HIV/AIDS-Related Stigma and Discrimination in Sub-Saharan Africa: A Review

Paschal Awingura Apanga


HIV/AIDS-related stigma continues to be a global threat to HIV care, treatment and prevention especially in Sub-Saharan Africa. The aim of this narrative review was to examine the different context of HIV/AIDS-related stigma and discrimination, and its consequence in Sub-Saharan Africa. This review is significant as it will inform policy makers on HIV/AIDS to be enable to combat HIV/AIDS-related stigma and discrimination as well as promote the rights of people living with HIV/AIDS. Detailed literature search was done using CINAHL, MEDLINE and EMBASE databases where relevant papers were selected. Also, relevant grey literature such as reports and newspapers were included in the review using the Google search engine. The review revealed that HIV/AIDS-related stigma and discrimination has resulted in loss of jobs and accommodation as well as difficulty in accessing healthcare and education among people living with HIV/AIDS. People living with HIV/AIDS have also suffered stigma and discrimination in the family and at church. Although strenuous efforts has been made to fight against HIV/AIDS-related stigma and discrimination in Sub-Saharan Africa, a lot more needs to be done. There is therefore the need to intensify educating people to see persons living with  HIV/AIDS as 'normal' people. Governments should ensure that people living with HIV/AIDS have equal access to education, healthcare, housing and jobs. Also, the rights of people living with HIV/AIDS should be promoted.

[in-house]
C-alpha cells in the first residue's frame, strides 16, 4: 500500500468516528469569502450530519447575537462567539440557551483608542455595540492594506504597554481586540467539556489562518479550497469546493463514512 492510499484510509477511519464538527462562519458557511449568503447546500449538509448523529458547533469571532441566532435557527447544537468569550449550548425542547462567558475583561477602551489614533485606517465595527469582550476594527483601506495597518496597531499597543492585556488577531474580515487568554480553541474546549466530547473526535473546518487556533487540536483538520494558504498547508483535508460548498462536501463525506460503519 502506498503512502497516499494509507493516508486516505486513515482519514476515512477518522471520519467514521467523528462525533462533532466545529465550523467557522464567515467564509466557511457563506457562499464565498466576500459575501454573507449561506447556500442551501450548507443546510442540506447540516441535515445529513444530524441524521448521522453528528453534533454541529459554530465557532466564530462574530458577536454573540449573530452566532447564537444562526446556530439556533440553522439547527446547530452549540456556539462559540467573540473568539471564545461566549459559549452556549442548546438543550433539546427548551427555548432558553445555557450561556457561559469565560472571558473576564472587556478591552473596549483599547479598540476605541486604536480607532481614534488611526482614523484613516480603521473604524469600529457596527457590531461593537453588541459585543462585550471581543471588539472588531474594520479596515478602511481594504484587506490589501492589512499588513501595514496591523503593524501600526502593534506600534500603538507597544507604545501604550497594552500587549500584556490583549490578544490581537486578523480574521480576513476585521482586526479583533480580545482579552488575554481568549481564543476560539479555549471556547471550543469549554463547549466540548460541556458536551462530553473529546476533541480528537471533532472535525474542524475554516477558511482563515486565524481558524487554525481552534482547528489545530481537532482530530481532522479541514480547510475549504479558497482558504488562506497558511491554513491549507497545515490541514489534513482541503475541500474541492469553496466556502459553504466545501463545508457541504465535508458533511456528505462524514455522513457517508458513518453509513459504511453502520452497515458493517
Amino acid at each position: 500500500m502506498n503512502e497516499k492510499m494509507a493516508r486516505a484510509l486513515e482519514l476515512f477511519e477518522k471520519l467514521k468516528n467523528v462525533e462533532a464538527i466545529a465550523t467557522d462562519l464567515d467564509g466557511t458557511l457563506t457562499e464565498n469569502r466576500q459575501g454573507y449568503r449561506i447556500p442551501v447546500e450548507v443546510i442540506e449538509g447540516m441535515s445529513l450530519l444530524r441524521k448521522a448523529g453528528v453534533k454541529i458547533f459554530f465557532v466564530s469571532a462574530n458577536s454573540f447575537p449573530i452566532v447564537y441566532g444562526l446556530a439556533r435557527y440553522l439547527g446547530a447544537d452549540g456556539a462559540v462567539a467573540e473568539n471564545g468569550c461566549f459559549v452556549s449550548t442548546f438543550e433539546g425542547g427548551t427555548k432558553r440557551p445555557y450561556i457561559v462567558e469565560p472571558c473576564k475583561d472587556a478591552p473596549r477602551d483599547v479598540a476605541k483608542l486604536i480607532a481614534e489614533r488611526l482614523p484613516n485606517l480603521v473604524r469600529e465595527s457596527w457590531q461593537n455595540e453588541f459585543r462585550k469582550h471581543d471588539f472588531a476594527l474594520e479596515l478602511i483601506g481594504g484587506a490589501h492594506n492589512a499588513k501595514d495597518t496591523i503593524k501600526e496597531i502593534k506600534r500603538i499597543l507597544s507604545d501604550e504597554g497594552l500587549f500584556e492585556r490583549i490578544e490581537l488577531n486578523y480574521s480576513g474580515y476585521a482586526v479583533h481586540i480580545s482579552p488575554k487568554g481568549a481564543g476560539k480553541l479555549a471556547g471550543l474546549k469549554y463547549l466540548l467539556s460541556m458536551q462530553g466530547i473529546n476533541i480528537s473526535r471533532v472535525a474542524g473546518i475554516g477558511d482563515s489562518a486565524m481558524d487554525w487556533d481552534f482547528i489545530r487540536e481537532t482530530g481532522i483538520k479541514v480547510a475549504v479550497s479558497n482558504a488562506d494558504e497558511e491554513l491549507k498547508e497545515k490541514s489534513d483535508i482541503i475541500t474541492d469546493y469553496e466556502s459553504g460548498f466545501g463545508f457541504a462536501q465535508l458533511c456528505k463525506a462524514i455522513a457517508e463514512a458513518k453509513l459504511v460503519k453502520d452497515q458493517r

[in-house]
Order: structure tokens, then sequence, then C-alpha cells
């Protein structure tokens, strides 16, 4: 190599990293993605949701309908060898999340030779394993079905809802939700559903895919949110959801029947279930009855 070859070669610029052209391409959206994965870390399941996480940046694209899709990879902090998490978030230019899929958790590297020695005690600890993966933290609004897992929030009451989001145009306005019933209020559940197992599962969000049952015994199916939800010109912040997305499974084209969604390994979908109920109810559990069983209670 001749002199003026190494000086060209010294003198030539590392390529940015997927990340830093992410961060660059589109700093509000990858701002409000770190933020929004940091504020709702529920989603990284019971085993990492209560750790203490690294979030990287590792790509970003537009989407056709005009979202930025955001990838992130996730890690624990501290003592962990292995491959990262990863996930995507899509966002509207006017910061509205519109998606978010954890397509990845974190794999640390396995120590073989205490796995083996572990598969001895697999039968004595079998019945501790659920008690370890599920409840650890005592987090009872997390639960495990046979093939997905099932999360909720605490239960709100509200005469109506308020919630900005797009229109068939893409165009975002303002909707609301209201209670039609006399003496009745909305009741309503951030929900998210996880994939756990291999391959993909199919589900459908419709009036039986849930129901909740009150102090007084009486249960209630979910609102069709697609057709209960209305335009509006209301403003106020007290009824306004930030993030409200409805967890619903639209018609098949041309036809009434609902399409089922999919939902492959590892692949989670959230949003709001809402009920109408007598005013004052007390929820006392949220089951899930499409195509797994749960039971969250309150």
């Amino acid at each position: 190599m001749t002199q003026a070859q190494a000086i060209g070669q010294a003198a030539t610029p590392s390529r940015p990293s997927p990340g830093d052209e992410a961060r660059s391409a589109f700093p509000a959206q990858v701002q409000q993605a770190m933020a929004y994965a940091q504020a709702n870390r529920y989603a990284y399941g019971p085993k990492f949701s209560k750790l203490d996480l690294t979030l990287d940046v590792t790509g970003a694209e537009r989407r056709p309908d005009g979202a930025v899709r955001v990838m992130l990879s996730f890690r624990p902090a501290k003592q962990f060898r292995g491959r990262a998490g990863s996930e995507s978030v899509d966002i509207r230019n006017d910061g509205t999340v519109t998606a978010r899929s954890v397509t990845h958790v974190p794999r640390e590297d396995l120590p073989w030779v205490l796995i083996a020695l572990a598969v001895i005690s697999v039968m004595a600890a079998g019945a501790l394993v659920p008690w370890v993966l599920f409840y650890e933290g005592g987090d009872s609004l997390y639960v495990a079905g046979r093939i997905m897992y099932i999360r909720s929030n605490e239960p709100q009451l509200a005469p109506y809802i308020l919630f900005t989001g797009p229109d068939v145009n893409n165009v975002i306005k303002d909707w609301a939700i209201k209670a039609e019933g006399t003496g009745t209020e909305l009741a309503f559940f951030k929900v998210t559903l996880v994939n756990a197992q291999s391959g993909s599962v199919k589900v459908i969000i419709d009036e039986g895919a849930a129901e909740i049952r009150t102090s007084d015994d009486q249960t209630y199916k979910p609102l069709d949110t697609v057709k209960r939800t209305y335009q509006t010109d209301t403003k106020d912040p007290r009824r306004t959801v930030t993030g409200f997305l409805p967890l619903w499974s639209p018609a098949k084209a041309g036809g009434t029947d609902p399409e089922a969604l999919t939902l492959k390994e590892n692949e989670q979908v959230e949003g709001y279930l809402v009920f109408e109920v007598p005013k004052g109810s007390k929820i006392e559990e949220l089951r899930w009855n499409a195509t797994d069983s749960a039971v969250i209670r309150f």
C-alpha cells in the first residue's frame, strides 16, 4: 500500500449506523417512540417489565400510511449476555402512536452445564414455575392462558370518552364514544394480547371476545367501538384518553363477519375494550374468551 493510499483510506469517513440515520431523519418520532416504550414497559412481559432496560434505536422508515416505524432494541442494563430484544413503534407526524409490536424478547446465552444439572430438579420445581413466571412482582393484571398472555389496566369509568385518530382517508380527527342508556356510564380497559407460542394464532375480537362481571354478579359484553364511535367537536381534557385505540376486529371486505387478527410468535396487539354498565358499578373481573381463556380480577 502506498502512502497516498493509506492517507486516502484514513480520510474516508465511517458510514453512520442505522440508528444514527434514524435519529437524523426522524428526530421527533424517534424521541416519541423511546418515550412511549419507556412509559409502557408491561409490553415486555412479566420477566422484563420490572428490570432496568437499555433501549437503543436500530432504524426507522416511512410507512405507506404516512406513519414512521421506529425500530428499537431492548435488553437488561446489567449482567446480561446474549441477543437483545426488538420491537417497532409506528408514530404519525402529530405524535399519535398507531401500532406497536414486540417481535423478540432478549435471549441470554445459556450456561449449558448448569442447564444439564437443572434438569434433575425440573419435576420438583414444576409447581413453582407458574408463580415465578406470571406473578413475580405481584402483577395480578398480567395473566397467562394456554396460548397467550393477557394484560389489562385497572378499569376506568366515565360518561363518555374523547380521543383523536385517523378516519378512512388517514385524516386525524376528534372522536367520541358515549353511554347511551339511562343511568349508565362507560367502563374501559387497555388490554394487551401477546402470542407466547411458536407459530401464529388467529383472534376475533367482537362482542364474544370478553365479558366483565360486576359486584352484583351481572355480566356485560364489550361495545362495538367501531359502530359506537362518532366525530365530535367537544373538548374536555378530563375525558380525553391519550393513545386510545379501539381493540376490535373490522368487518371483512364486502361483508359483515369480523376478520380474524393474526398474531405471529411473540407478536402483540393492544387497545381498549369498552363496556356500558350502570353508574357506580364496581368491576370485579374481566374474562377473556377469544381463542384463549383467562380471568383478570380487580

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ISSN (Paper)2224-3186 ISSN (Online)2225-0921

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